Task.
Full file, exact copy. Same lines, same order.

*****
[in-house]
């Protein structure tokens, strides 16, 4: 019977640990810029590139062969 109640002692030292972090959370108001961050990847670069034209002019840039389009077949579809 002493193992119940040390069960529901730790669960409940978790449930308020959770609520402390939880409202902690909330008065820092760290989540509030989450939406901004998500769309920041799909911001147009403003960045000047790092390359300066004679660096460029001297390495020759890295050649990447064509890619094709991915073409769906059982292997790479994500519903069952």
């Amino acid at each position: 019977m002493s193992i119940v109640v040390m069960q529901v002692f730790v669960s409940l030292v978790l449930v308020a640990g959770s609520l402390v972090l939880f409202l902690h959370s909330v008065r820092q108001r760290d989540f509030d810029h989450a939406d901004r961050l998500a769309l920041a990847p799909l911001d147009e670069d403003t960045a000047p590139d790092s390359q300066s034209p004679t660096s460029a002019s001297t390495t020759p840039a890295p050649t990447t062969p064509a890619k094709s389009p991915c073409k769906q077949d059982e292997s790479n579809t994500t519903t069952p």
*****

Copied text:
[in-house]
């Protein structure tokens, strides 16, 4: 019977640990810029590139062969 109640002692030292972090959370108001961050990847670069034209002019840039389009077949579809 002493193992119940040390069960529901730790669960409940978790449930308020959770609520402390939880409202902690909330008065820092760290989540509030989450939406901004998500769309920041799909911001147009403003960045000047790092390359300066004679660096460029001297390495020759890295050649990447064509890619094709991915073409769906059982292997790479994500519903069952």
């Amino acid at each position: 019977m002493s193992i119940v109640v040390m069960q529901v002692f730790v669960s409940l030292v978790l449930v308020a640990g959770s609520l402390v972090l939880f409202l902690h959370s909330v008065r820092q108001r760290d989540f509030d810029h989450a939406d901004r961050l998500a769309l920041a990847p799909l911001d147009e670069d403003t960045a000047p590139d790092s390359q300066s034209p004679t660096s460029a002019s001297t390495t020759p840039a890295p050649t990447t062969p064509a890619k094709s389009p991915c073409k769906q077949d059982e292997s790479n579809t994500t519903t069952p």